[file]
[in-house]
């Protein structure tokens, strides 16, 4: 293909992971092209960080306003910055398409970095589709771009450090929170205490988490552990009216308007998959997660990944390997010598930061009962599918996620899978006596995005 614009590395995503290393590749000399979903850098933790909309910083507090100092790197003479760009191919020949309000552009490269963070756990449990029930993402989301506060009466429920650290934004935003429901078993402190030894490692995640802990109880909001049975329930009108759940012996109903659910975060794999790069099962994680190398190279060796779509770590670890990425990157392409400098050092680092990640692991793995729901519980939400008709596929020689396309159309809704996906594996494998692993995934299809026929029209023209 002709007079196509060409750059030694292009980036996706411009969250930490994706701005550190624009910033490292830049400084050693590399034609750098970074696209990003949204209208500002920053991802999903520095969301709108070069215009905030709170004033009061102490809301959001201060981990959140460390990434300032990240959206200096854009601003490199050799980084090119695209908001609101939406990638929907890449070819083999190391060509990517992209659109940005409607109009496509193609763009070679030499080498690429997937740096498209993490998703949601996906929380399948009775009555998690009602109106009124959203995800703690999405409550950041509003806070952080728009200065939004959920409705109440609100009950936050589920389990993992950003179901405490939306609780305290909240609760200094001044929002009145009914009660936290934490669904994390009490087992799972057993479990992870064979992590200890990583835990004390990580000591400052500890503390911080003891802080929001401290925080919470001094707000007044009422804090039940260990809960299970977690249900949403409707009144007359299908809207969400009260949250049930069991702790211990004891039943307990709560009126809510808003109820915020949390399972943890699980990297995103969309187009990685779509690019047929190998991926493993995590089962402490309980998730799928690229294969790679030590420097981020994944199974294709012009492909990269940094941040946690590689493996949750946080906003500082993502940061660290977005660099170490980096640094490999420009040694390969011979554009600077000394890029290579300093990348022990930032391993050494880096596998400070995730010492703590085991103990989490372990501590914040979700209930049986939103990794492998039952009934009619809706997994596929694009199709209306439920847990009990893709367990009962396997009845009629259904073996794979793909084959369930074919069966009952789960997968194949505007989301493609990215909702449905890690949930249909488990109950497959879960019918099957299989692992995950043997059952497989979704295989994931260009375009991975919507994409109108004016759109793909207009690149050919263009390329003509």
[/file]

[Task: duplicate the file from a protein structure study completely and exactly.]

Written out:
[in-house]
């Protein structure tokens, strides 16, 4: 293909992971092209960080306003910055398409970095589709771009450090929170205490988490552990009216308007998959997660990944390997010598930061009962599918996620899978006596995005 614009590395995503290393590749000399979903850098933790909309910083507090100092790197003479760009191919020949309000552009490269963070756990449990029930993402989301506060009466429920650290934004935003429901078993402190030894490692995640802990109880909001049975329930009108759940012996109903659910975060794999790069099962994680190398190279060796779509770590670890990425990157392409400098050092680092990640692991793995729901519980939400008709596929020689396309159309809704996906594996494998692993995934299809026929029209023209 002709007079196509060409750059030694292009980036996706411009969250930490994706701005550190624009910033490292830049400084050693590399034609750098970074696209990003949204209208500002920053991802999903520095969301709108070069215009905030709170004033009061102490809301959001201060981990959140460390990434300032990240959206200096854009601003490199050799980084090119695209908001609101939406990638929907890449070819083999190391060509990517992209659109940005409607109009496509193609763009070679030499080498690429997937740096498209993490998703949601996906929380399948009775009555998690009602109106009124959203995800703690999405409550950041509003806070952080728009200065939004959920409705109440609100009950936050589920389990993992950003179901405490939306609780305290909240609760200094001044929002009145009914009660936290934490669904994390009490087992799972057993479990992870064979992590200890990583835990004390990580000591400052500890503390911080003891802080929001401290925080919470001094707000007044009422804090039940260990809960299970977690249900949403409707009144007359299908809207969400009260949250049930069991702790211990004891039943307990709560009126809510808003109820915020949390399972943890699980990297995103969309187009990685779509690019047929190998991926493993995590089962402490309980998730799928690229294969790679030590420097981020994944199974294709012009492909990269940094941040946690590689493996949750946080906003500082993502940061660290977005660099170490980096640094490999420009040694390969011979554009600077000394890029290579300093990348022990930032391993050494880096596998400070995730010492703590085991103990989490372990501590914040979700209930049986939103990794492998039952009934009619809706997994596929694009199709209306439920847990009990893709367990009962396997009845009629259904073996794979793909084959369930074919069966009952789960997968194949505007989301493609990215909702449905890690949930249909488990109950497959879960019918099957299989692992995950043997059952497989979704295989994931260009375009991975919507994409109108004016759109793909207009690149050919263009390329003509």